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My daughter “driving” the Nissan Leaf.

We got to explore the Nissan Leaf further, which was on display in the plug n’ drive area. Guest attendees could practice plugging the vehicle in to the charging station. It was a nice ride, and had a slick black interior. The vehicle was indiscernible from a regular vehicle aside from the front where the electric charger is plugged in. It was fun to take pictures in the car and see its features up close and personal.

The NudyPatooty Booth
The NudyPatooty Booth

There were several great products for women in the show. One of the most interesting companies was Damiva, who provided a lubricant for vaginal dryness of menopausal women. The product has no hormones and is an organic alternative. Another one of my favourites was NudyPatooty, a shirt made with organic bamboo that can be worn under silk shirts to avoid sweat stains, which is a very innovative idea. It would be the perfect solution for those nervous presenters who are concerned about ruining that silk blouse at a business meeting.

If you are attending a high-fashion event that requires a gown, but you don’t want to spend tens of thousands of dollars, check our Rentfrockrepeat. Rentfrockrepeat is a company that rents out designer dresses to help women save costs and recycle expensive clothing.

After a bit of shopping, my daughter and I stopped at the EcoParent village. It was a nice reprise from walking and conversing with vendors, which can become monotonous for children. This area provided Montessori-sponsored toys for kids to play with and it was a hit with my little one. The wooden puzzles and games are a refreshing type of play, and brought me back to the good-old days pre-iphone and gameboy. There was also colouring and crafts. The area was quite small, but it was nice to see organic toys available for the kids.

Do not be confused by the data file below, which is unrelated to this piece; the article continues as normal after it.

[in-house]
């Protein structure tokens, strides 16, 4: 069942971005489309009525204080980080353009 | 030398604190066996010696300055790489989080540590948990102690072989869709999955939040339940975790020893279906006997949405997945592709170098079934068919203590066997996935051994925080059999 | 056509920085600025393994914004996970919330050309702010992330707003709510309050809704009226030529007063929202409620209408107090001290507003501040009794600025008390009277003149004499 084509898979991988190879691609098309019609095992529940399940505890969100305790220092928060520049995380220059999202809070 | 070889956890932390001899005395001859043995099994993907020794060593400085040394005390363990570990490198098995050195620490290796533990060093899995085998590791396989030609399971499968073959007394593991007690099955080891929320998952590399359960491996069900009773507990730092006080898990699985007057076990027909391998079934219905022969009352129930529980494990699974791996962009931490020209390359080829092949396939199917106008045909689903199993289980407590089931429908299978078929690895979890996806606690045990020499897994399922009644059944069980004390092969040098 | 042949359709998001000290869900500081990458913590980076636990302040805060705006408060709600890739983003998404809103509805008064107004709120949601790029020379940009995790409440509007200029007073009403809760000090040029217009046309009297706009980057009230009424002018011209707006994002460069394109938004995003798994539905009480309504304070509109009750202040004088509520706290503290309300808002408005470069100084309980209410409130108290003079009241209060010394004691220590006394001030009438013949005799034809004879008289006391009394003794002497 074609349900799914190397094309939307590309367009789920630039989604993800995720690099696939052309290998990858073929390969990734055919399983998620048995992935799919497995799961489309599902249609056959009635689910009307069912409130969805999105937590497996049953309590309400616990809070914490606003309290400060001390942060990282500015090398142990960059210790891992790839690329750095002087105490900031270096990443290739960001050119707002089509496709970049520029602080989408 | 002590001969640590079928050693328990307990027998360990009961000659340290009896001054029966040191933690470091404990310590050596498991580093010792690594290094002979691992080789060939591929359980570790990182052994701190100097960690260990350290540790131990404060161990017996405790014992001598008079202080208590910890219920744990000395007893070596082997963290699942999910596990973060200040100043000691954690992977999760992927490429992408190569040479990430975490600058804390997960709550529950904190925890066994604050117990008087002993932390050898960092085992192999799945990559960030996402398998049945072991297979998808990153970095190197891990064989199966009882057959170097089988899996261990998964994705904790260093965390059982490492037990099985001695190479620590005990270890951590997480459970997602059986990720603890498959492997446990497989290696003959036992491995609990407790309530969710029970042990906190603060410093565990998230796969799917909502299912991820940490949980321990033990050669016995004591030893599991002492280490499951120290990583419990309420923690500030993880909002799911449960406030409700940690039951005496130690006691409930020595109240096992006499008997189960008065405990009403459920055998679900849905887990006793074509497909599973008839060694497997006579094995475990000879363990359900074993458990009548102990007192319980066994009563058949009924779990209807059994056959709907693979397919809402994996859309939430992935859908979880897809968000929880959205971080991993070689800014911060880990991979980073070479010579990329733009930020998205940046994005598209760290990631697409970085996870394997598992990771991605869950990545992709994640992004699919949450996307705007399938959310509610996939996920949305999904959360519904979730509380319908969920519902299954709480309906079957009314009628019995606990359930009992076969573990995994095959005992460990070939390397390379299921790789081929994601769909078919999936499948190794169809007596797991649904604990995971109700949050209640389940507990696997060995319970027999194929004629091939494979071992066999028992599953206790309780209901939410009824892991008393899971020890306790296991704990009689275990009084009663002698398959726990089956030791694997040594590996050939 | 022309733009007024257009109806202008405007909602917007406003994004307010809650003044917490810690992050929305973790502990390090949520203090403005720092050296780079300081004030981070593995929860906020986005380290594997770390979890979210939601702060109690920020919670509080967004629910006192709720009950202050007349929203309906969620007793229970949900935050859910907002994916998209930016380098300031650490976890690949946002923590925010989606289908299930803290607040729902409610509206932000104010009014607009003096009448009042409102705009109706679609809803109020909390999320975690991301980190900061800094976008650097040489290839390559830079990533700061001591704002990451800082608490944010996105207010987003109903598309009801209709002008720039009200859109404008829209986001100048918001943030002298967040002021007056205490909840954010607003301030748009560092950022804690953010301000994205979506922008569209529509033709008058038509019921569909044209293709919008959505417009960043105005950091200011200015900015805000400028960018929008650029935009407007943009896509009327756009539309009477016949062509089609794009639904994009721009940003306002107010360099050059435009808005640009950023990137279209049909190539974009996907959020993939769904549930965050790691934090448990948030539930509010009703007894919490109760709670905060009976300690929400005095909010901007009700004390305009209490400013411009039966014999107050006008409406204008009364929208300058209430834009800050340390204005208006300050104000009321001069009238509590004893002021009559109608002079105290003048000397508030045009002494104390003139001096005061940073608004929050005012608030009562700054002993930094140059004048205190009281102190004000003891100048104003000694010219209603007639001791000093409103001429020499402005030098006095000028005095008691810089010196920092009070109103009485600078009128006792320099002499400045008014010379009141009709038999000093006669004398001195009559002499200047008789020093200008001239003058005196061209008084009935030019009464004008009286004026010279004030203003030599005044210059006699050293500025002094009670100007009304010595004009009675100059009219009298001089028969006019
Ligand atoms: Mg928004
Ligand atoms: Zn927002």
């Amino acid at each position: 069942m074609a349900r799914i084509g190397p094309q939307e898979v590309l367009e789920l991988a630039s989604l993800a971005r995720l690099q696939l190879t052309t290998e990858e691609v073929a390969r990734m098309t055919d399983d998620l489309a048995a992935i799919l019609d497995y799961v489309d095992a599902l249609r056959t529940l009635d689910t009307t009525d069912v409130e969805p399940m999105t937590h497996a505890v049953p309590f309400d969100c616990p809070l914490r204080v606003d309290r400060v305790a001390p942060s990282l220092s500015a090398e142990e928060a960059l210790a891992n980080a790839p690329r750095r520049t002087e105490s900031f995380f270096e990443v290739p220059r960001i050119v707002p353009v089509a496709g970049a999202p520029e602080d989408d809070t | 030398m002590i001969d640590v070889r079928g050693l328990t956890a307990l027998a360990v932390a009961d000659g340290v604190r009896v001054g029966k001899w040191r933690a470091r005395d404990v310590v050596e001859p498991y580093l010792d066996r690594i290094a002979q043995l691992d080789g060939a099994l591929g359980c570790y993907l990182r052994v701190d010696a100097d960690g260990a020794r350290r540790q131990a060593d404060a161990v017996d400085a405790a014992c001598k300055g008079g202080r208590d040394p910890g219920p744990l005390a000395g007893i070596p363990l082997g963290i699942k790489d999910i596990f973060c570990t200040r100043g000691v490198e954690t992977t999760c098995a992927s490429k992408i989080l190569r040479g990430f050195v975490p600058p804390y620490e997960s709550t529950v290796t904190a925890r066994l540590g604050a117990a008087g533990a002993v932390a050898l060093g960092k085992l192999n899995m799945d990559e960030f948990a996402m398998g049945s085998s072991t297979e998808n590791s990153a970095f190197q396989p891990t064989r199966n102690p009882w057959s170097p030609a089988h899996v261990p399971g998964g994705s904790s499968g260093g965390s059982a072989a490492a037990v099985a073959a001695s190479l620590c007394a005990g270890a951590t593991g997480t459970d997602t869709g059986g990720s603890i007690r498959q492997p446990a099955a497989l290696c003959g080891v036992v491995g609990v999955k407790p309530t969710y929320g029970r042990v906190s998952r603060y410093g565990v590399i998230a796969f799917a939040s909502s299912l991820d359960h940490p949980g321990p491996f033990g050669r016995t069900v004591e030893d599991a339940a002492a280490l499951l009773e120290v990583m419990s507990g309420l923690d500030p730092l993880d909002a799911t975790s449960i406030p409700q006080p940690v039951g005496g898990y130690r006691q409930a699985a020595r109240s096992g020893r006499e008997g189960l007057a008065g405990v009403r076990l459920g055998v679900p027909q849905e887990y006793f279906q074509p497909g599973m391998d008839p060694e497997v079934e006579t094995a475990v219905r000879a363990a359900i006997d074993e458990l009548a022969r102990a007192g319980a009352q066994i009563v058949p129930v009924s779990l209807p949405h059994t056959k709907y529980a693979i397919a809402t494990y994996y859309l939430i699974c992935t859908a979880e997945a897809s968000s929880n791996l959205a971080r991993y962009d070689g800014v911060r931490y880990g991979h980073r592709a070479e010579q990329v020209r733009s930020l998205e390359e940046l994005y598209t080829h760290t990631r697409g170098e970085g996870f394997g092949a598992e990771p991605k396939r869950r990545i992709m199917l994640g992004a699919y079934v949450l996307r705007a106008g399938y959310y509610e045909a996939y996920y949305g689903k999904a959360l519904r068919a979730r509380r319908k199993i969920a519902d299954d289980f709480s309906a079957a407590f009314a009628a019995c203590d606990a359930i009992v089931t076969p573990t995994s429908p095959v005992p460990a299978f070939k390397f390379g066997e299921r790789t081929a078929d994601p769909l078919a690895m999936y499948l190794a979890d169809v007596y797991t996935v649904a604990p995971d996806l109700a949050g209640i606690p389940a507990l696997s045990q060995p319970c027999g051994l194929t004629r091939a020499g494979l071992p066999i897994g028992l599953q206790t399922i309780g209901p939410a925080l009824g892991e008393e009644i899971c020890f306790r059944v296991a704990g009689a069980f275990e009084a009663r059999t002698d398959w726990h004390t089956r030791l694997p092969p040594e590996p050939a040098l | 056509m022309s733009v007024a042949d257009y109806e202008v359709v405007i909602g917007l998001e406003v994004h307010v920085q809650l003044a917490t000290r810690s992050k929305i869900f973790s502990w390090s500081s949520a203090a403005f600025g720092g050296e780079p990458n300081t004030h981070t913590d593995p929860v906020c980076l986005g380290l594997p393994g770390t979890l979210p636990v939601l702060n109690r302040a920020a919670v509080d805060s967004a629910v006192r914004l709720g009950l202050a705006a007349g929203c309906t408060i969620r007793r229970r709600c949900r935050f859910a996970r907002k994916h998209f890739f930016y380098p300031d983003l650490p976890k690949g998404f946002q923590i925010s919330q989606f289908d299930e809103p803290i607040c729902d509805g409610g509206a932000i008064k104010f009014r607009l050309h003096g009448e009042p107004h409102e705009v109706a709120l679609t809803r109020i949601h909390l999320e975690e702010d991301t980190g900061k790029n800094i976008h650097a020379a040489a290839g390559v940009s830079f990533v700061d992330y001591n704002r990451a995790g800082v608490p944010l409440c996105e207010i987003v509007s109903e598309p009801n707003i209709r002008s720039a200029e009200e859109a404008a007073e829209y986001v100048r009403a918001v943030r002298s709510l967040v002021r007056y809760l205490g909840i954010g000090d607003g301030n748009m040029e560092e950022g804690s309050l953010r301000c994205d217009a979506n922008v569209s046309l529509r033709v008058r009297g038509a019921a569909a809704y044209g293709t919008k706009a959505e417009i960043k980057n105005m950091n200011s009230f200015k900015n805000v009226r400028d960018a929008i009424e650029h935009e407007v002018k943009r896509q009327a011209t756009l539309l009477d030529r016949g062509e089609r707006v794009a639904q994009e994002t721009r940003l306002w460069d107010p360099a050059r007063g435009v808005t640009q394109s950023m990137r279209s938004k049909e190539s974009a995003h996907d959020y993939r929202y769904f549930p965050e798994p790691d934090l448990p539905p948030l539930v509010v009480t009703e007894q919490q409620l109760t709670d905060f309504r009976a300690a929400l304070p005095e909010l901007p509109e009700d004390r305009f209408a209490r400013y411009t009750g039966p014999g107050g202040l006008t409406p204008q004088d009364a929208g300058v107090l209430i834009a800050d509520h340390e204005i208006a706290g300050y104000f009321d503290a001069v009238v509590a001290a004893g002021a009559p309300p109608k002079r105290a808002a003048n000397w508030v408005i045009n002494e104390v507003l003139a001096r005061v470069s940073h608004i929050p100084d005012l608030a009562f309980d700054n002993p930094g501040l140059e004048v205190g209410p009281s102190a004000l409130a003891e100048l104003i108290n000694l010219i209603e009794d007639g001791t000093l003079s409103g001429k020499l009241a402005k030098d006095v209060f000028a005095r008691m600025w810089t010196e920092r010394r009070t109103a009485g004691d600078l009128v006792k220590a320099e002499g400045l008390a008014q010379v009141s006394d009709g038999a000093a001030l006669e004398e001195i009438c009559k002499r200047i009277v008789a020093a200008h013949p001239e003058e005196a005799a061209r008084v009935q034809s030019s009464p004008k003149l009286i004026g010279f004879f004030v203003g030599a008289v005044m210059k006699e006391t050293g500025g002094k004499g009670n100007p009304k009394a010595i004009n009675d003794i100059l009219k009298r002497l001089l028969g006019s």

"Every Tree Counts" exhibit of trees around the city.
“Every Tree Counts” exhibit of trees around the city.

The Green Living Show emphasized on the importance of trees in Ontario. Several booths were dedicated to protecting trees and the importance of planting. There was a large area called “Every Tree Counts”, which taught adults and kids about the importance of parks and trees. Tree planting is often forgotten amidst larger issues such as cap and trade or snazzy new organic products, so this was a smart addition to the show.

The only disappointment was the food area, dubbed the Pollinators’ Plate Food & Drink Pavilion. There was only one vegan option. The Grow-up was provided, which is a delicious vegan eatery but the rest of the food was laden with dairy and meat products. At an environmental festival, I expected more than one vegan alternative. To be limited to one choice definitely didn’t suit the theme of the afternoon. There was also a display of live bees in a slim glass case at the front of the food area for people to look at. Bees are easily stressed in lighted areas when creating honey in the hive and this was not the most animal-friendly decision on the part of the organizers.

The Green Living Show was definitely worth a visit to find cool sustainable products, listen to environmental discussions, and look at the newest electric car market. The show itself demonstrates how mainstream the discussion about the environment is becoming. Gone are the days of backyard granola talk. Instead, big stakeholders are looking into the future of financial and moral gain and, as it so happens, it’s green.